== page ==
I began this with some trepidation, considering its length. I made it through, but I doubt I'll read it again.
I was prevented from sinking deep into the story, though, which is why I am hesitant to say I really liked the book. I think I was prevented from being entirely drawn into Steinbeck's world of Salinas because of Steinbeck's writing. I found the writing in this book to be astoundingly beautiful; the descriptions of the characters and the locations were detailed to the point that I could nearly see the characters in front of me. And the landscapes of the farming areas of Salinas were likewise done with such a fine touch that I could imagine myself there.
And therein was part of my problem, I think. The entire time I was reading the book, I was aware that Steinbeck was consciously and deliberately trying to write the Great American Novel. I could only read this book as a period piece, a product of its time. The characters, while beautifully drawn in their detail, were simply pawns in his larger project. I won't say that the characters were entirely cardboard, but even the characters that are drawn in the most detail--Adam and Cathy, for example--still seem weak to me.
Of course, you can't miss the biblical parallels, which I thought were a bit overdrawn. I mean, if you're writing the Great American Novel, you have to really go for your metaphors, so I guess the Cal/Cain, Aron/Abel, Adam, and Cathy/Eve parallels have to be overdone. But I have to say that the biblical precedents for all these characters are pretty thin too, so I guess Steinbeck was doing the best he could with the material he was given.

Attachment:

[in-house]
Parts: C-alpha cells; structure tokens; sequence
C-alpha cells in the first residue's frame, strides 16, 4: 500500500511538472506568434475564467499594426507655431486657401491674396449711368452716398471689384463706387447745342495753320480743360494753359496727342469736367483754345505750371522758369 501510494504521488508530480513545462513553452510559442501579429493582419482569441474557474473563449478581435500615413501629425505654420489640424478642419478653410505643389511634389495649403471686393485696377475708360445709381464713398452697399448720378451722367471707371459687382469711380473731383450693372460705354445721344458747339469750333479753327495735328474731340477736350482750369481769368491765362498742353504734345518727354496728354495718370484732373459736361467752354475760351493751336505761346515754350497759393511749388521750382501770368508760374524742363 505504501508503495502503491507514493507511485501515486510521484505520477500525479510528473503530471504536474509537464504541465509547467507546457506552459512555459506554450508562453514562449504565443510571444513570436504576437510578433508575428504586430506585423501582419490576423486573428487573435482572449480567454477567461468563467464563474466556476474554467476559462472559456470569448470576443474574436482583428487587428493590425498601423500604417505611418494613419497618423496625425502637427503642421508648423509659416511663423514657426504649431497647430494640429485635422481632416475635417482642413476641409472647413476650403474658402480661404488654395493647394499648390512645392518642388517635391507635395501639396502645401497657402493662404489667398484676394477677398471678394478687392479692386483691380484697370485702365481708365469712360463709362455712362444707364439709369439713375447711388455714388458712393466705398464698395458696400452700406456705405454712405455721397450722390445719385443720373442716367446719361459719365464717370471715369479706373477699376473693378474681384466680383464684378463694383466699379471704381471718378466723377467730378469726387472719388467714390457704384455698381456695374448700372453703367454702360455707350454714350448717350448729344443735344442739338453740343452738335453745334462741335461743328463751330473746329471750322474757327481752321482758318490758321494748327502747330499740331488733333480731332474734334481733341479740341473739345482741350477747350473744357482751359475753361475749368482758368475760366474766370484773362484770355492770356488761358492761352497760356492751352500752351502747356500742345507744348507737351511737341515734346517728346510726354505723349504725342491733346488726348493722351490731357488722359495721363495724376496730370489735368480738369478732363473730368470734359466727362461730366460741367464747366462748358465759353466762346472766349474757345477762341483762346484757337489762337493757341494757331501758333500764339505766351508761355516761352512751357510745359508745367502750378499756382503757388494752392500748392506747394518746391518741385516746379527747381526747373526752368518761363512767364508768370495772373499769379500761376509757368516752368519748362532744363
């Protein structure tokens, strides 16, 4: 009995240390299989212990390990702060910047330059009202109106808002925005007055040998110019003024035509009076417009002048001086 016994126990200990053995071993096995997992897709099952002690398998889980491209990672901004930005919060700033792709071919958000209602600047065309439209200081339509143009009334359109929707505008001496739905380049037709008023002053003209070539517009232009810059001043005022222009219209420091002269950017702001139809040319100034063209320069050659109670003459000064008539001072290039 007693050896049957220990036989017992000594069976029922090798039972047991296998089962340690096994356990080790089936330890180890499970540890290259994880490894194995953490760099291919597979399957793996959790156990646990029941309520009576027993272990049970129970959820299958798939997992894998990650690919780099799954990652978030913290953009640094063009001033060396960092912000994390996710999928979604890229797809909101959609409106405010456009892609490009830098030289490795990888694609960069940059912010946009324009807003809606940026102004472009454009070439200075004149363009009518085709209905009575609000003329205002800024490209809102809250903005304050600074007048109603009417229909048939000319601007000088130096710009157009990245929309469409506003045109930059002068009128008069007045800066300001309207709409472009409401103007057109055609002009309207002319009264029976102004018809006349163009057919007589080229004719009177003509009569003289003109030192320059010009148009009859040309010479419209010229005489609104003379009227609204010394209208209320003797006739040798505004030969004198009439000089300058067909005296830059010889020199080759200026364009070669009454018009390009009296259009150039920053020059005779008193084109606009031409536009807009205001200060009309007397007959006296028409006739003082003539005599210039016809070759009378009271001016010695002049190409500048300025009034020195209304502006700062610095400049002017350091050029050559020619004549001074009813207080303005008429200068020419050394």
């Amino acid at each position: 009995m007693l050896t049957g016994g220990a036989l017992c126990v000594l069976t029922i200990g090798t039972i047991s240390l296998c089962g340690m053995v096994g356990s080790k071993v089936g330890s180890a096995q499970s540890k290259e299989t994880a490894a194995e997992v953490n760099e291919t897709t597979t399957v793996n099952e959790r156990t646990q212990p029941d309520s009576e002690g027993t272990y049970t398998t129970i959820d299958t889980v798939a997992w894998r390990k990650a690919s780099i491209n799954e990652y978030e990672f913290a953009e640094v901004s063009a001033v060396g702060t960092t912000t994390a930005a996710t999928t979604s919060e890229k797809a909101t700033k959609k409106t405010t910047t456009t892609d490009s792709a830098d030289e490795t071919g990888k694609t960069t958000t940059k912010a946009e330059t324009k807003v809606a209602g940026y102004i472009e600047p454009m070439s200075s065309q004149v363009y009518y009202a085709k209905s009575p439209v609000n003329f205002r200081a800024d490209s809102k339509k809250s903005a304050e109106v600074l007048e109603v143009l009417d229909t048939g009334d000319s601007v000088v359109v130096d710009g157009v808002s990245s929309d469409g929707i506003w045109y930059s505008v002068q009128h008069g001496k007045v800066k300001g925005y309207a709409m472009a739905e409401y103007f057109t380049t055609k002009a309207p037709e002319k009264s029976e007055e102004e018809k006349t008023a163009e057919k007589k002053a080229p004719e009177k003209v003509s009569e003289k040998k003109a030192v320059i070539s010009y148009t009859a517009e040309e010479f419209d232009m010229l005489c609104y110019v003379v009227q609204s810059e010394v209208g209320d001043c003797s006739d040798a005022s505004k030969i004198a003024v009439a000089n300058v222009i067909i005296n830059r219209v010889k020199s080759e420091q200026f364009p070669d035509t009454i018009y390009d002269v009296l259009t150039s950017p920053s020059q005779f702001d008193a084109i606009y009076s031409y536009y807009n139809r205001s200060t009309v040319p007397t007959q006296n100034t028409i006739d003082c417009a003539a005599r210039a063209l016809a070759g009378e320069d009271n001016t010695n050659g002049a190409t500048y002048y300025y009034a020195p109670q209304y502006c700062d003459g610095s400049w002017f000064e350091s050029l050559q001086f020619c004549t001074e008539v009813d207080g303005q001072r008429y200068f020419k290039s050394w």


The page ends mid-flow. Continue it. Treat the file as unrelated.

I guess in a nutshell, I came away with a sort of disinterested fascination with Steinbeck's impressive mastery of language and writing, but not really moved by the story. It was as though the characters were acting out their story at the end of the kaleidoscope of Steinbeck's beautiful writing, so most of their motives were obscured, which distanced me from the characters, and thus from the story and its metaphors.
Recommended with reservations: for those who want to read a period piece, or who want to see a master writer at the top of his game.